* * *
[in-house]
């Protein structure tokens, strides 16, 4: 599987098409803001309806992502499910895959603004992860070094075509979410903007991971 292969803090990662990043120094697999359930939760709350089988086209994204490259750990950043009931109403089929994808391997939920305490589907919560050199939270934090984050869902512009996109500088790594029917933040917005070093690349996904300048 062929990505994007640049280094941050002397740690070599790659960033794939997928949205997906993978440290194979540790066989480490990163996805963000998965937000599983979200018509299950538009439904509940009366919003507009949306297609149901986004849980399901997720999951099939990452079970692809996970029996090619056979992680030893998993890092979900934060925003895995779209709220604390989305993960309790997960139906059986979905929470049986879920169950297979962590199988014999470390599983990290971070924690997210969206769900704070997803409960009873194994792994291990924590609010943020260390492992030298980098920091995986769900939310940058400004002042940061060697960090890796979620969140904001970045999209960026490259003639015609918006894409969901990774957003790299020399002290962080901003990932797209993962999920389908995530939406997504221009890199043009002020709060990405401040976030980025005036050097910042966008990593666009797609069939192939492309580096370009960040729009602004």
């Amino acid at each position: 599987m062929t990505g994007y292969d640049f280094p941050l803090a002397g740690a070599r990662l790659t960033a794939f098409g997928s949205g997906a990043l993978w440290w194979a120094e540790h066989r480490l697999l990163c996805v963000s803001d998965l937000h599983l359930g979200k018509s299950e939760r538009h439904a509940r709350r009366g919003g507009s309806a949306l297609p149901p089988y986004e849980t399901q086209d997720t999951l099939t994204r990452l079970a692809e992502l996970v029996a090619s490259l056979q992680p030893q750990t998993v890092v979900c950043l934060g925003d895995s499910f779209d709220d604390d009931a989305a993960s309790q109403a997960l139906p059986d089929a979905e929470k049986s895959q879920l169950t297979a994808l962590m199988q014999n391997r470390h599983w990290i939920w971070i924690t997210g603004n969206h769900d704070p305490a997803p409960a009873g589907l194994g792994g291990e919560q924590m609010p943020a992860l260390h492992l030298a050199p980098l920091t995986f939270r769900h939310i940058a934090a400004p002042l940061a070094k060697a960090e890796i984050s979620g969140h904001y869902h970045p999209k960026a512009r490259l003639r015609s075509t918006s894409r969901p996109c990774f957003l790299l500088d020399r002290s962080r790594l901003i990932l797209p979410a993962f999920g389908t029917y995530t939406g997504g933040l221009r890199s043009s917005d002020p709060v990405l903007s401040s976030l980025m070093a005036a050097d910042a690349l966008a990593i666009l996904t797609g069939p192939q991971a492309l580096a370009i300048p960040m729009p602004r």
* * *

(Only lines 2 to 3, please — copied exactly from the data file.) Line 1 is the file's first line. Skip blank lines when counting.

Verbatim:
């Protein structure tokens, strides 16, 4: 599987098409803001309806992502499910895959603004992860070094075509979410903007991971 292969803090990662990043120094697999359930939760709350089988086209994204490259750990950043009931109403089929994808391997939920305490589907919560050199939270934090984050869902512009996109500088790594029917933040917005070093690349996904300048 062929990505994007640049280094941050002397740690070599790659960033794939997928949205997906993978440290194979540790066989480490990163996805963000998965937000599983979200018509299950538009439904509940009366919003507009949306297609149901986004849980399901997720999951099939990452079970692809996970029996090619056979992680030893998993890092979900934060925003895995779209709220604390989305993960309790997960139906059986979905929470049986879920169950297979962590199988014999470390599983990290971070924690997210969206769900704070997803409960009873194994792994291990924590609010943020260390492992030298980098920091995986769900939310940058400004002042940061060697960090890796979620969140904001970045999209960026490259003639015609918006894409969901990774957003790299020399002290962080901003990932797209993962999920389908995530939406997504221009890199043009002020709060990405401040976030980025005036050097910042966008990593666009797609069939192939492309580096370009960040729009602004």
């Amino acid at each position: 599987m062929t990505g994007y292969d640049f280094p941050l803090a002397g740690a070599r990662l790659t960033a794939f098409g997928s949205g997906a990043l993978w440290w194979a120094e540790h066989r480490l697999l990163c996805v963000s803001d998965l937000h599983l359930g979200k018509s299950e939760r538009h439904a509940r709350r009366g919003g507009s309806a949306l297609p149901p089988y986004e849980t399901q086209d997720t999951l099939t994204r990452l079970a692809e992502l996970v029996a090619s490259l056979q992680p030893q750990t998993v890092v979900c950043l934060g925003d895995s499910f779209d709220d604390d009931a989305a993960s309790q109403a997960l139906p059986d089929a979905e929470k049986s895959q879920l169950t297979a994808l962590m199988q014999n391997r470390h599983w990290i939920w971070i924690t997210g603004n969206h769900d704070p305490a997803p409960a009873g589907l194994g792994g291990e919560q924590m609010p943020a992860l260390h492992l030298a050199p980098l920091t995986f939270r769900h939310i940058a934090a400004p002042l940061a070094k060697a960090e890796i984050s979620g969140h904001y869902h970045p999209k960026a512009r490259l003639r015609s075509t918006s894409r969901p996109c990774f957003l790299l500088d020399r002290s962080r790594l901003i990932l797209p979410a993962f999920g389908t029917y995530t939406g997504g933040l221009r890199s043009s917005d002020p709060v990405l903007s401040s976030l980025m070093a005036a050097d910042a690349l966008a990593i666009l996904t797609g069939p192939q991971a492309l580096a370009i300048p960040m729009p602004r």